Take GV’s website, for instance. A no-frills website with a minimalist color scheme, it hits you precisely where your eyes land first. The GV icon on the top left is the first thing one sees, followed by the team, portfolio, and news.
Almost immediately, our eyes follow the content on the banner and move toward the images of people on the right. Above the fold, it’s already ticked all the right boxes.
Let’s also hop on Nordstrom’s website for a minute to see how they’ve leveraged the rule of thirds. Like, GV, we’re first greeted with the logo on the top left, and right next to it, the clothing giant has placed the search bar right in the middle. One of the biggest mistakes online clothing or E-commerce stores make is not making the search bar accessible. However, Nordstrom hits the nail on the head and goes the extra mile by showcasing all categories under the search bar.
High-quality images with a nostalgic aesthetic appear below the fold on the left. These images are hard to miss and even harder to look away from.
Like the rule of thirds, designers also use the Golden Ratio in creating designs that stick. For example, the logos of Twitter and Pepsi are memorable because they are designed with the Golden Ratio. The easiest way to explain it is by using the Fibonacci sequence.
No, don’t. It’s not as complicated as it sounds and examples of it are abundantly found in nature all around us. Let’s try an experiment, shall we? The next time you spot a snail, could you pick it up and study its shape? You’ll see that snails are brilliant examples of the Golden Ratio.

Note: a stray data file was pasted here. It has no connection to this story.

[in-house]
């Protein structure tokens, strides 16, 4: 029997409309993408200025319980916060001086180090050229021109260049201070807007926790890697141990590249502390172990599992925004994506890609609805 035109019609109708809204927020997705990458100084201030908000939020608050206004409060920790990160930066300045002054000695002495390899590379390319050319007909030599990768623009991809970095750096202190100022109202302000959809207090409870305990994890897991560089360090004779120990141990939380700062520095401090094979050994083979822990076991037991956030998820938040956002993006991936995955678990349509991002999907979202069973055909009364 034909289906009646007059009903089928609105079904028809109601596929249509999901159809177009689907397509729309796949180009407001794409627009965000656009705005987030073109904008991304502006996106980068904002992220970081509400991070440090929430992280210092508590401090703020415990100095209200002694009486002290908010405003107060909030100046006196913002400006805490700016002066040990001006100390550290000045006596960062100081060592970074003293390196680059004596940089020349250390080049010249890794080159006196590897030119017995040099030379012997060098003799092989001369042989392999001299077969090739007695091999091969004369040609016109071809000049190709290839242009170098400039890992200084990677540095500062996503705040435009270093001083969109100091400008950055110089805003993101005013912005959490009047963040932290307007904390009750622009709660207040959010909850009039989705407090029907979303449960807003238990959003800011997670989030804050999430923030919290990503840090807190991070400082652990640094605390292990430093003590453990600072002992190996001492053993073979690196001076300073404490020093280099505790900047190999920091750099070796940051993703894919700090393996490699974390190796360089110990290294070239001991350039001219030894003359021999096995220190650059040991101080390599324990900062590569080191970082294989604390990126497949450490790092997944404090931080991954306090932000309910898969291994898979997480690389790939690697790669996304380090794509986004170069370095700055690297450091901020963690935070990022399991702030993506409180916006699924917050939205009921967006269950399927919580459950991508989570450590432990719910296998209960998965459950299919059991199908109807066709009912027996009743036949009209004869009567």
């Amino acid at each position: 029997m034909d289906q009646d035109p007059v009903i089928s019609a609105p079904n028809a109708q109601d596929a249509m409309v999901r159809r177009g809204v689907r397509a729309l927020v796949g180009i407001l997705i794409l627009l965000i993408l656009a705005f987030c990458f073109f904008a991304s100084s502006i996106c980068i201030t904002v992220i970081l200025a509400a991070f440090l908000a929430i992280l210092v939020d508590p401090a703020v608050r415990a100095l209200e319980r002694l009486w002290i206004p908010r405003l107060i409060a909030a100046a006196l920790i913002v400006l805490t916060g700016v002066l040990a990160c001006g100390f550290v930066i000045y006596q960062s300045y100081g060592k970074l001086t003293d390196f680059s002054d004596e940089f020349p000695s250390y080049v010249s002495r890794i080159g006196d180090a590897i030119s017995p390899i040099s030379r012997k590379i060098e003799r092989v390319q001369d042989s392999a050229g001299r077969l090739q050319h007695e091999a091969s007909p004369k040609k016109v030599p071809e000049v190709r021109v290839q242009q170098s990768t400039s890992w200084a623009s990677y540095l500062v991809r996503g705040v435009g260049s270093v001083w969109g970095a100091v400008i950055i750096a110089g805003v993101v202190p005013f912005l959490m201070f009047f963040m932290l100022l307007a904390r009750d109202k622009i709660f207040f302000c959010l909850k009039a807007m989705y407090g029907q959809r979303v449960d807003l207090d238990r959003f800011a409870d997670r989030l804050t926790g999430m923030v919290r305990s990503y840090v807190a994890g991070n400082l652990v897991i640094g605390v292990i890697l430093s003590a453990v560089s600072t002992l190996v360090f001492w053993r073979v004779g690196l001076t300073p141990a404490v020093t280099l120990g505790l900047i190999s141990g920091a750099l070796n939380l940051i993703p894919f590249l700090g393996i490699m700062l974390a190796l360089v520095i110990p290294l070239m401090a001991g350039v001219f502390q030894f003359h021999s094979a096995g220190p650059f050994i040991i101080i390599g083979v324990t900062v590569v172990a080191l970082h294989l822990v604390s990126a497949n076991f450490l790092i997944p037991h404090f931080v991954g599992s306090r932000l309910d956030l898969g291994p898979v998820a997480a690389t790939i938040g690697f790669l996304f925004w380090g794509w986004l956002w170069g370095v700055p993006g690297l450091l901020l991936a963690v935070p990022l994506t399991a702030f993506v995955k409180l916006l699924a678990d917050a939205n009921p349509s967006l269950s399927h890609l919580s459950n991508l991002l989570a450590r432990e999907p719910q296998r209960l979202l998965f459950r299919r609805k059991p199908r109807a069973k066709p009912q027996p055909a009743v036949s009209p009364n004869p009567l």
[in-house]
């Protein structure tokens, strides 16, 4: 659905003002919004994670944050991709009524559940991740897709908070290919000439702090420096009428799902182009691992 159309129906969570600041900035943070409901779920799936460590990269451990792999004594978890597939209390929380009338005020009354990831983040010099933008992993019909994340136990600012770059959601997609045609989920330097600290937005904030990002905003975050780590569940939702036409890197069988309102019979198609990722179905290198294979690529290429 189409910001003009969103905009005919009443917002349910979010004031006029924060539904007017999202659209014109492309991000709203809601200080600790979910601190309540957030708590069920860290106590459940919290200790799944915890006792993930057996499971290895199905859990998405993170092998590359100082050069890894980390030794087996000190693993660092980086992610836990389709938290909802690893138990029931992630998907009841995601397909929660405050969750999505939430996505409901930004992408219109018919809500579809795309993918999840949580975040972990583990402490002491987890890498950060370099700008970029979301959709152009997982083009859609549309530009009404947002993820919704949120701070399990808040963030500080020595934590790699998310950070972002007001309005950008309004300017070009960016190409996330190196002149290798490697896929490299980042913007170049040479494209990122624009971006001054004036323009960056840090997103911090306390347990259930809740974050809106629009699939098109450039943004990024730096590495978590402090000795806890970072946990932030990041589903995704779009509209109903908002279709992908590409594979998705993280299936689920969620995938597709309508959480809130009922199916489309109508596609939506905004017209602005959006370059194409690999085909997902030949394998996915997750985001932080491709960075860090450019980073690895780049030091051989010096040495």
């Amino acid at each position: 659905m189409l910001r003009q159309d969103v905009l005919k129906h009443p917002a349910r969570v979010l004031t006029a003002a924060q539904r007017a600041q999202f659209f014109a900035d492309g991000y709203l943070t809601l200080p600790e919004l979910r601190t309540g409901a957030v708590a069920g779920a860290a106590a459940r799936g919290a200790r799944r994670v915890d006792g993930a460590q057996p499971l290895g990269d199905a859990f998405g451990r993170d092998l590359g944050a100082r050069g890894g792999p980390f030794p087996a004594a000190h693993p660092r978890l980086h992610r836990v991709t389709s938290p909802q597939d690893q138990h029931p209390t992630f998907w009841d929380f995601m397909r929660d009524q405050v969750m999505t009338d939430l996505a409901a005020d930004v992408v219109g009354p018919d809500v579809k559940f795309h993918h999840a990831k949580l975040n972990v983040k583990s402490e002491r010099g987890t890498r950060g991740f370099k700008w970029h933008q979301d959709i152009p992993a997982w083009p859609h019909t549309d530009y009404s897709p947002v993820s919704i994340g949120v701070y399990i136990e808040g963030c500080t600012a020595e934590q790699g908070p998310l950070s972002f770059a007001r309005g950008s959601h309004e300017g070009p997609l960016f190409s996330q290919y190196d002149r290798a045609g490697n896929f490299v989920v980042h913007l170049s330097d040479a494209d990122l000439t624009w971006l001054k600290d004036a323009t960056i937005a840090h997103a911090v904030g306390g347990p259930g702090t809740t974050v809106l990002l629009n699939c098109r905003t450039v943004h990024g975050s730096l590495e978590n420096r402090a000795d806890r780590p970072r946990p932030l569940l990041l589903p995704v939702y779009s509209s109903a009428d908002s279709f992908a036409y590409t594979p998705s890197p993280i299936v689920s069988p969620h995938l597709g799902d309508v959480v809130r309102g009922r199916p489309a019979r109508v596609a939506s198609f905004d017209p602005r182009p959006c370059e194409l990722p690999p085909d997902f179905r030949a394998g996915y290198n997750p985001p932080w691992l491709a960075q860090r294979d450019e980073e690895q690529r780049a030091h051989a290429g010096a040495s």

If you aren’t comfortable touching slimy things. Here’s something else you can observe. Look at some pictures of the Milky Way Galaxy. Does anything look familiar? Fibonacci strikes again. The Milky Way has many spiral arms which follow the Fibonacci sequence.
Here’s something that will surprise you.
Call it the Golden Ratio or the Divine Proportion, researchers at Johns Hopkins found that the human skull followed the Golden Ratio. They deduced this after comparing 100 human skulls to 70 skulls from other animals.
Are we perfect, then? Insert smug grins.
We might not be, but nature intended us to be close to it. It’s a pattern also visible in hurricanes, whirlpools, pinecones, and seashells.
Okay, now back to the rule of thirds.
How to Apply the Rule of Thirds in UI UX Design?
Think of it as a cheat sheet, but not really. With the rule of thirds, designers can quickly implement grids that include aspects of the Phi Grid without being overly complicated. Designers don’t even need a calculator or be insanely good at math. With this simplistic version, designers can incorporate the principles of divine proportion without entirely using it.
Now, think of where and which content should take center space (figuratively speaking) in your web design. As a rule of thumb (we’re covering a lot of rules, aren’t we?), aim to place the most critical content on the top third on any page. Think of the intersections and the sweet spots—where all vital content should appear. But web design isn’t always straightforward, with many pages offering tons more as you scroll down. So, ensure you place it above the fold.
Lastly, think of visual hierarchies. That may be in the form of content, buttons, colors, elements, and the actions you want the user to perform.
Catching a user’s attention doesn’t have to be rocket science. It’s as simple as nine blocks. But, knowing how to use them to your advantage is what will set your design apart. For over two decades, the rule of thirds has helped designers, artists, photographers, and more. It helps communicate crucial messages in both portrait and landscape designs. But, at the end of the day, it’s about knowing the “sweet spots” and using them.